Free Newsletters - Space News - Defense Alert - Environment Report - Energy Monitor
by Staff Writers
Shanghai (AFP) Nov 15, 2012
A state firm will invest an initial 10 billion yuan ($1.6 billion) to develop China's own aircraft engine as it seeks to catch up with other countries, official media said Thursday.
China Aviation Industry Corporation (AVIC) will invest the funds in research and development of an "advanced" engine in the first phase of the programme through 2015, the China Daily newspaper said.
Total spending on engine development by all the country's companies could top 100 billion yuan, the official Xinhua news agency said.
AVIC already produces engines for smaller planes such as trainers and executive jets, as well as for military aircraft, the reports said.
The company hopes to offer a more advanced engine by 2025, Xinhua said, but gave no details.
"China now is fully capable of changing the situation with its overall growing strength," vice president of AVIC Engine Holding Co. Zhang Jian was quoted by Xinhua as saying on the sidelines of the Zhuhai Airshow.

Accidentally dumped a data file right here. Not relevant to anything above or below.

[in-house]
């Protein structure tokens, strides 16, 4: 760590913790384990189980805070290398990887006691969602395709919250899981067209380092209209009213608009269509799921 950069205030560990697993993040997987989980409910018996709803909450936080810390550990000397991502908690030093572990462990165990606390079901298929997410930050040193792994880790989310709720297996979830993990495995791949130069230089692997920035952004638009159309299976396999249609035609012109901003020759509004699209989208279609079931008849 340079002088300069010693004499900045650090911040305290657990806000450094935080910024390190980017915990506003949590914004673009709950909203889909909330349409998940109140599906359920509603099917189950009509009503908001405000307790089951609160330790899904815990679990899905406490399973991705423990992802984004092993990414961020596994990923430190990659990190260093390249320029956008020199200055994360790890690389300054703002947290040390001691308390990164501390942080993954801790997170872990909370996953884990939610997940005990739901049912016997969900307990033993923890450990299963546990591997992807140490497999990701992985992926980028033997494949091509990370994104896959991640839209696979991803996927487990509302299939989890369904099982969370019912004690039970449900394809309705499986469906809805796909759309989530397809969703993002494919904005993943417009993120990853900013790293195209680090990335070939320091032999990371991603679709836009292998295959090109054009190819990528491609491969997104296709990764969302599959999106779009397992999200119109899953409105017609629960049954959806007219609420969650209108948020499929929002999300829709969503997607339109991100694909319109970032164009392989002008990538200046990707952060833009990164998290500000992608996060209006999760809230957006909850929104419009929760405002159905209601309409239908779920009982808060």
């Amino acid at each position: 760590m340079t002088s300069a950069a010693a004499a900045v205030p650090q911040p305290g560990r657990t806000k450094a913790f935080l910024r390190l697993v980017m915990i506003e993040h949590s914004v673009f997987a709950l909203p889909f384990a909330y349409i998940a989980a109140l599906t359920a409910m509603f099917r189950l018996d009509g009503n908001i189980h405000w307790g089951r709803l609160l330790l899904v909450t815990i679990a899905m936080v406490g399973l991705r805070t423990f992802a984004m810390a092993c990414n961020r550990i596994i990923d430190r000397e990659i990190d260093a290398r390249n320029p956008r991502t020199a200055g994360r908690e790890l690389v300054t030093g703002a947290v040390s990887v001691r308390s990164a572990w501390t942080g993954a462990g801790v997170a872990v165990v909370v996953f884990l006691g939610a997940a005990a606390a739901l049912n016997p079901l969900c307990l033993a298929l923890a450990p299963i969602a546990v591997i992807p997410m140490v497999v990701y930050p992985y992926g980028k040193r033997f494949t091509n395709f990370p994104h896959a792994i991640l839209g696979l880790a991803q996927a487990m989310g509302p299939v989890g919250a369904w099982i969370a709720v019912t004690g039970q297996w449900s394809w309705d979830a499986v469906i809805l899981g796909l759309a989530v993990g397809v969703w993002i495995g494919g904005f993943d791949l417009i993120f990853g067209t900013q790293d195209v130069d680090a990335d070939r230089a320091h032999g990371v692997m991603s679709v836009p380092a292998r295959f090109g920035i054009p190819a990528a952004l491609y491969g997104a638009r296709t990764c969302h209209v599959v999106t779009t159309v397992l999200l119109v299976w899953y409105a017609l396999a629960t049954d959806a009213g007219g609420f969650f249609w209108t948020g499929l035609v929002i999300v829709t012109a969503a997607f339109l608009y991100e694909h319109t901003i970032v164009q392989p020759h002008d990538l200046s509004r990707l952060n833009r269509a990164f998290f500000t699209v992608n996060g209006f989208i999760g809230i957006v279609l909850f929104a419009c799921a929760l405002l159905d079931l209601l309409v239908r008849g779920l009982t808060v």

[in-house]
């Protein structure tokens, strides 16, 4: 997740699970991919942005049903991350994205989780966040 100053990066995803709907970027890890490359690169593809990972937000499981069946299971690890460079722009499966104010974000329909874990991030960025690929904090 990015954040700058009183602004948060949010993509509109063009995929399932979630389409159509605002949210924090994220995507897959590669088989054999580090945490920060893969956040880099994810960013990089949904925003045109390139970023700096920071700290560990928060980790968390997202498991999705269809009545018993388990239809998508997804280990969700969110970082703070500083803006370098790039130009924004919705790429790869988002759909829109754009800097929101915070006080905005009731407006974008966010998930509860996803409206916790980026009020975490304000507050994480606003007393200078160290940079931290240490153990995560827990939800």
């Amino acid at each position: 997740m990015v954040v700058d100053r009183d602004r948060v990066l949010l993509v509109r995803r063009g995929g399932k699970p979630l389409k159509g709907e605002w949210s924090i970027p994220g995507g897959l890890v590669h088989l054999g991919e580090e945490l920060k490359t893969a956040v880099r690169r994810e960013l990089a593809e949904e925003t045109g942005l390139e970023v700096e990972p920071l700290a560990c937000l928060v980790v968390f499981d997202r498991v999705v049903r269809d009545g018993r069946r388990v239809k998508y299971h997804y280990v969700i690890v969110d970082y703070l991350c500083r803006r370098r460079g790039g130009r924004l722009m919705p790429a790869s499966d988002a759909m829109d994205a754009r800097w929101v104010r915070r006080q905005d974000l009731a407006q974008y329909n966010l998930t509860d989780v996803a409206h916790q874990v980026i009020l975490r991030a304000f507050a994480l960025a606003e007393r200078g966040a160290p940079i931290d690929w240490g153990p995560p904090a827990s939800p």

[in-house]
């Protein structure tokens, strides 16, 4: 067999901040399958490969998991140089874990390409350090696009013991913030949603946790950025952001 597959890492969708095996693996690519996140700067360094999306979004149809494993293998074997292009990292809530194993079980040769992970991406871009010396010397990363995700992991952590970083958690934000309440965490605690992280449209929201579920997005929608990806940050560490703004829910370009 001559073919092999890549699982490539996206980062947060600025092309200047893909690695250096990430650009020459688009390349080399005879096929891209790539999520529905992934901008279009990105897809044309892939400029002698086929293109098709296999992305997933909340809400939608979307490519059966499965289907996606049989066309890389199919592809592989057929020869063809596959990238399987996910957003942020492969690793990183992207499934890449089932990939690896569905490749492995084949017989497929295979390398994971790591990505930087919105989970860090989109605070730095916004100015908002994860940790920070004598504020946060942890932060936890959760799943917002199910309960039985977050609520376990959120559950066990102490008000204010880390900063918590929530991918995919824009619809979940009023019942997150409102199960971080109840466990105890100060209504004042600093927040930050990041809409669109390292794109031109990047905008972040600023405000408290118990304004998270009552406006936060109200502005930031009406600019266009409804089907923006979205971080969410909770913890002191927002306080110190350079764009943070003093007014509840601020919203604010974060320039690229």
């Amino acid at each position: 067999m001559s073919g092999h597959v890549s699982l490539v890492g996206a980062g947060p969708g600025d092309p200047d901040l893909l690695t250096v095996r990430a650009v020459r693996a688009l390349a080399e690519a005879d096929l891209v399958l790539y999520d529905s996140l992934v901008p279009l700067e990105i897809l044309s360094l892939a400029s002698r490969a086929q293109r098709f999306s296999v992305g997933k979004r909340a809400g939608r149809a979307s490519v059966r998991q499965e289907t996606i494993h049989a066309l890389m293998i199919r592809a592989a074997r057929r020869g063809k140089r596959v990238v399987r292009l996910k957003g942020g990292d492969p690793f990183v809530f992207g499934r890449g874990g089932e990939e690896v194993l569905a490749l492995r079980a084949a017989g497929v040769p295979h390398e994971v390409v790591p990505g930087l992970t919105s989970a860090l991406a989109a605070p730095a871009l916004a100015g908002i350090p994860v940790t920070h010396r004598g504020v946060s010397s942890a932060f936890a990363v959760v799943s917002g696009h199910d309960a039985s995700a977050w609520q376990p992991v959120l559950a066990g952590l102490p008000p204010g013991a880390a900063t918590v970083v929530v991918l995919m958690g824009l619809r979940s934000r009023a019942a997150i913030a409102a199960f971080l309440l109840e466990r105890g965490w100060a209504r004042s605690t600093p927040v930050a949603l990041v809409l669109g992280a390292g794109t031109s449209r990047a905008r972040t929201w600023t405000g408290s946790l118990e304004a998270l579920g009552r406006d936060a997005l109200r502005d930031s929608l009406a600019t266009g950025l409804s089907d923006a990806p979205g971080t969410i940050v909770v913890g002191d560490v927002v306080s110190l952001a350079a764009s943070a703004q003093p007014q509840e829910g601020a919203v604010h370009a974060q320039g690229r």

The initial goal was to ensure the air force was equipped with domestically developed engines in the "near future", China Daily said.
China is also developing a larger civil aircraft aimed at challenging the dominance of industry giants Boeing and Airbus, but that plane will use an engine made by GE Aviation and French aerospace group Safran.
The producer, Commercial Aircraft Corporation of China (COMAC), won 50 orders for the planned C919 this week. This brings the total to 380 even though the plane has yet to get off the ground.
COMAC aims to hold the maiden flight of the C919 in 2014 and put the aircraft on the market in 2016.
The C919 will have up to 168 seats and a maximum range of 5,555 kilometres (3,450 miles), putting it in direct competition with Boeing and Airbus in the medium-range sector which represents 70 percent of China's market.
Aerospace News at SpaceMart.com
|The content herein, unless otherwise known to be public domain, are Copyright 1995-2014 - Space Media Network. AFP, UPI and IANS news wire stories are copyright Agence France-Presse, United Press International and Indo-Asia News Service. ESA Portal Reports are copyright European Space Agency. All NASA sourced material is public domain. Additional copyrights may apply in whole or part to other bona fide parties. Advertising does not imply endorsement,agreement or approval of any opinions, statements or information provided by Space Media Network on any Web page published or hosted by Space Media Network. Privacy Statement|